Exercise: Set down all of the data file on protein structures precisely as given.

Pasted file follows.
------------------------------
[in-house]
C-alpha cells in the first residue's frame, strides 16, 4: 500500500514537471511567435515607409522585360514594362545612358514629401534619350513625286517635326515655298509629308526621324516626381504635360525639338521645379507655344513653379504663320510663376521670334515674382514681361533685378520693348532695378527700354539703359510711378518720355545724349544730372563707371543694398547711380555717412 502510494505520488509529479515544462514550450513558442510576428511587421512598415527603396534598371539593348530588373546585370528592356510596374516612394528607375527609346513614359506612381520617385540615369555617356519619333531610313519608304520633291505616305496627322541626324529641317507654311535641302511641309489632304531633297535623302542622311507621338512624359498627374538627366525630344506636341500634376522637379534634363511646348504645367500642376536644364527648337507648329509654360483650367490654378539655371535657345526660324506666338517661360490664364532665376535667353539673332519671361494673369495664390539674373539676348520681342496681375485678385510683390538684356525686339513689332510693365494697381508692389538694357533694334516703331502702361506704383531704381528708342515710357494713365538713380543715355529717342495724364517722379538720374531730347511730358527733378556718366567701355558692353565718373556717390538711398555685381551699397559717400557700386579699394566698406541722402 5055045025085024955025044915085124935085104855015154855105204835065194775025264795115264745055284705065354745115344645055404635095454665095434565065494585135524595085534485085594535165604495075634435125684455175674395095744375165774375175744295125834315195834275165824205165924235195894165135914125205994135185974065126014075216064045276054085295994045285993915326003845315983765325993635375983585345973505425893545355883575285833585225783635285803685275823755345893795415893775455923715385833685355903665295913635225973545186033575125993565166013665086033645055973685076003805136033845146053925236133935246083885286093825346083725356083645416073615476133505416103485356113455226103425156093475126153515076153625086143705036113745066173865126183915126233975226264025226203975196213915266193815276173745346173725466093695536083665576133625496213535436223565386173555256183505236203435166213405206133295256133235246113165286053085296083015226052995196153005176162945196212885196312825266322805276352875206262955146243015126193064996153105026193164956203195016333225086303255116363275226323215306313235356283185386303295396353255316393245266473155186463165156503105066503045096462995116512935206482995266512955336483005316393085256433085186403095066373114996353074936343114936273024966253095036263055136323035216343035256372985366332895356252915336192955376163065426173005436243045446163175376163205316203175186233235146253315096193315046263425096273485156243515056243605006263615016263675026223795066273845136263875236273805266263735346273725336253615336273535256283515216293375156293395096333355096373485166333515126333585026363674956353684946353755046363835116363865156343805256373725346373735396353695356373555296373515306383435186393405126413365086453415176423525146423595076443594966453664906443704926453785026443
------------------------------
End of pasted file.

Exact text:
[in-house]
C-alpha cells in the first residue's frame, strides 16, 4: 500500500514537471511567435515607409522585360514594362545612358514629401534619350513625286517635326515655298509629308526621324516626381504635360525639338521645379507655344513653379504663320510663376521670334515674382514681361533685378520693348532695378527700354539703359510711378518720355545724349544730372563707371543694398547711380555717412 502510494505520488509529479515544462514550450513558442510576428511587421512598415527603396534598371539593348530588373546585370528592356510596374516612394528607375527609346513614359506612381520617385540615369555617356519619333531610313519608304520633291505616305496627322541626324529641317507654311535641302511641309489632304531633297535623302542622311507621338512624359498627374538627366525630344506636341500634376522637379534634363511646348504645367500642376536644364527648337507648329509654360483650367490654378539655371535657345526660324506666338517661360490664364532665376535667353539673332519671361494673369495664390539674373539676348520681342496681375485678385510683390538684356525686339513689332510693365494697381508692389538694357533694334516703331502702361506704383531704381528708342515710357494713365538713380543715355529717342495724364517722379538720374531730347511730358527733378556718366567701355558692353565718373556717390538711398555685381551699397559717400557700386579699394566698406541722402 5055045025085024955025044915085124935085104855015154855105204835065194775025264795115264745055284705065354745115344645055404635095454665095434565065494585135524595085534485085594535165604495075634435125684455175674395095744375165774375175744295125834315195834275165824205165924235195894165135914125205994135185974065126014075216064045276054085295994045285993915326003845315983765325993635375983585345973505425893545355883575285833585225783635285803685275823755345893795415893775455923715385833685355903665295913635225973545186033575125993565166013665086033645055973685076003805136033845146053925236133935246083885286093825346083725356083645416073615476133505416103485356113455226103425156093475126153515076153625086143705036113745066173865126183915126233975226264025226203975196213915266193815276173745346173725466093695536083665576133625496213535436223565386173555256183505236203435166213405206133295256133235246113165286053085296083015226052995196153005176162945196212885196312825266322805276352875206262955146243015126193064996153105026193164956203195016333225086303255116363275226323215306313235356283185386303295396353255316393245266473155186463165156503105066503045096462995116512935206482995266512955336483005316393085256433085186403095066373114996353074936343114936273024966253095036263055136323035216343035256372985366332895356252915336192955376163065426173005436243045446163175376163205316203175186233235146253315096193315046263425096273485156243515056243605006263615016263675026223795066273845136263875236273805266263735346273725336253615336273535256283515216293375156293395096333355096373485166333515126333585026363674956353684946353755046363835116363865156343805256373725346373735396353695356373555296373515306383435186393405126413365086453415176423525146423595076443594966453664906443704926453785026443